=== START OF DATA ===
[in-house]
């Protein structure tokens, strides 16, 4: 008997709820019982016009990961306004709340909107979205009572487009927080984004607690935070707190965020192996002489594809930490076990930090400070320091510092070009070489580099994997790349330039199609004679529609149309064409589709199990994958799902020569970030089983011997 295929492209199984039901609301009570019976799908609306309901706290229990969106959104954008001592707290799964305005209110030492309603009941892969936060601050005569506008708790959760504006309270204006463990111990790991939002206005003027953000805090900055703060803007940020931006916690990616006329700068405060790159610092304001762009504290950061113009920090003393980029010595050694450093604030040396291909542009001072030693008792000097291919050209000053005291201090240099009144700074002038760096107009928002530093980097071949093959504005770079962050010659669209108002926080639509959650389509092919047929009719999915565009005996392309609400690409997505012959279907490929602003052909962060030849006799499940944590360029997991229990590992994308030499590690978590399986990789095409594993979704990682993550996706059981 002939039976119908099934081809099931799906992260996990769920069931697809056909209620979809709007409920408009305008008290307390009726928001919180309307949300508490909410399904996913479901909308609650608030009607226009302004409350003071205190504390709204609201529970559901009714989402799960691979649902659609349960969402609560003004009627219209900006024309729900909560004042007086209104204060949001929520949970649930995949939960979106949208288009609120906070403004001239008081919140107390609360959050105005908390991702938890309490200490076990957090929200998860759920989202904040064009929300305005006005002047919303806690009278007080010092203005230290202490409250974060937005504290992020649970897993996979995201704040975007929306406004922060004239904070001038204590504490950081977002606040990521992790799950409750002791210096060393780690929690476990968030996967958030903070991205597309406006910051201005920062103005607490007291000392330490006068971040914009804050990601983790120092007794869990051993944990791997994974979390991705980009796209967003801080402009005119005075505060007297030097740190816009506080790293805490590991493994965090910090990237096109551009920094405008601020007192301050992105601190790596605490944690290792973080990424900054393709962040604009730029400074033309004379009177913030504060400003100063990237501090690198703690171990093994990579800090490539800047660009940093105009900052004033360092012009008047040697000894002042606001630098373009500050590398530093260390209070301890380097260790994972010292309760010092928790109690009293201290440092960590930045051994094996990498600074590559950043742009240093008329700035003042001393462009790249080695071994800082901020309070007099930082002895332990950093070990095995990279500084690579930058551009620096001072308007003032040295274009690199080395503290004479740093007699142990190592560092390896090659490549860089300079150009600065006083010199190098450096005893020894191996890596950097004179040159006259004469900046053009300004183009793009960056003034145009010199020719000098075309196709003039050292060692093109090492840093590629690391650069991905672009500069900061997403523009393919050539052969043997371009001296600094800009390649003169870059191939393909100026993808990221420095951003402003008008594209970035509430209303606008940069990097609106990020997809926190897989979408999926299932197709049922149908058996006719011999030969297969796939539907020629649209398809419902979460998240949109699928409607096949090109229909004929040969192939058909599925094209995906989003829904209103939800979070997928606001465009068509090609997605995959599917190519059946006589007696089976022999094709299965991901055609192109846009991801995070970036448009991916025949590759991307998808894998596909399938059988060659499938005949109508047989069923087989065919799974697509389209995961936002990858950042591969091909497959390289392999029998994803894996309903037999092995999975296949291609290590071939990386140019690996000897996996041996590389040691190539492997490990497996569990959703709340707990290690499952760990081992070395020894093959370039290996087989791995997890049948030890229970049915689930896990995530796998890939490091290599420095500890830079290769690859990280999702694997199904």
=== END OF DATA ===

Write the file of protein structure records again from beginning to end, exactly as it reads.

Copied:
[in-house]
């Protein structure tokens, strides 16, 4: 008997709820019982016009990961306004709340909107979205009572487009927080984004607690935070707190965020192996002489594809930490076990930090400070320091510092070009070489580099994997790349330039199609004679529609149309064409589709199990994958799902020569970030089983011997 295929492209199984039901609301009570019976799908609306309901706290229990969106959104954008001592707290799964305005209110030492309603009941892969936060601050005569506008708790959760504006309270204006463990111990790991939002206005003027953000805090900055703060803007940020931006916690990616006329700068405060790159610092304001762009504290950061113009920090003393980029010595050694450093604030040396291909542009001072030693008792000097291919050209000053005291201090240099009144700074002038760096107009928002530093980097071949093959504005770079962050010659669209108002926080639509959650389509092919047929009719999915565009005996392309609400690409997505012959279907490929602003052909962060030849006799499940944590360029997991229990590992994308030499590690978590399986990789095409594993979704990682993550996706059981 002939039976119908099934081809099931799906992260996990769920069931697809056909209620979809709007409920408009305008008290307390009726928001919180309307949300508490909410399904996913479901909308609650608030009607226009302004409350003071205190504390709204609201529970559901009714989402799960691979649902659609349960969402609560003004009627219209900006024309729900909560004042007086209104204060949001929520949970649930995949939960979106949208288009609120906070403004001239008081919140107390609360959050105005908390991702938890309490200490076990957090929200998860759920989202904040064009929300305005006005002047919303806690009278007080010092203005230290202490409250974060937005504290992020649970897993996979995201704040975007929306406004922060004239904070001038204590504490950081977002606040990521992790799950409750002791210096060393780690929690476990968030996967958030903070991205597309406006910051201005920062103005607490007291000392330490006068971040914009804050990601983790120092007794869990051993944990791997994974979390991705980009796209967003801080402009005119005075505060007297030097740190816009506080790293805490590991493994965090910090990237096109551009920094405008601020007192301050992105601190790596605490944690290792973080990424900054393709962040604009730029400074033309004379009177913030504060400003100063990237501090690198703690171990093994990579800090490539800047660009940093105009900052004033360092012009008047040697000894002042606001630098373009500050590398530093260390209070301890380097260790994972010292309760010092928790109690009293201290440092960590930045051994094996990498600074590559950043742009240093008329700035003042001393462009790249080695071994800082901020309070007099930082002895332990950093070990095995990279500084690579930058551009620096001072308007003032040295274009690199080395503290004479740093007699142990190592560092390896090659490549860089300079150009600065006083010199190098450096005893020894191996890596950097004179040159006259004469900046053009300004183009793009960056003034145009010199020719000098075309196709003039050292060692093109090492840093590629690391650069991905672009500069900061997403523009393919050539052969043997371009001296600094800009390649003169870059191939393909100026993808990221420095951003402003008008594209970035509430209303606008940069990097609106990020997809926190897989979408999926299932197709049922149908058996006719011999030969297969796939539907020629649209398809419902979460998240949109699928409607096949090109229909004929040969192939058909599925094209995906989003829904209103939800979070997928606001465009068509090609997605995959599917190519059946006589007696089976022999094709299965991901055609192109846009991801995070970036448009991916025949590759991307998808894998596909399938059988060659499938005949109508047989069923087989065919799974697509389209995961936002990858950042591969091909497959390289392999029998994803894996309903037999092995999975296949291609290590071939990386140019690996000897996996041996590389040691190539492997490990497996569990959703709340707990290690499952760990081992070395020894093959370039290996087989791995997890049948030890229970049915689930896990995530796998890939490091290599420095500890830079290769690859990280999702694997199904």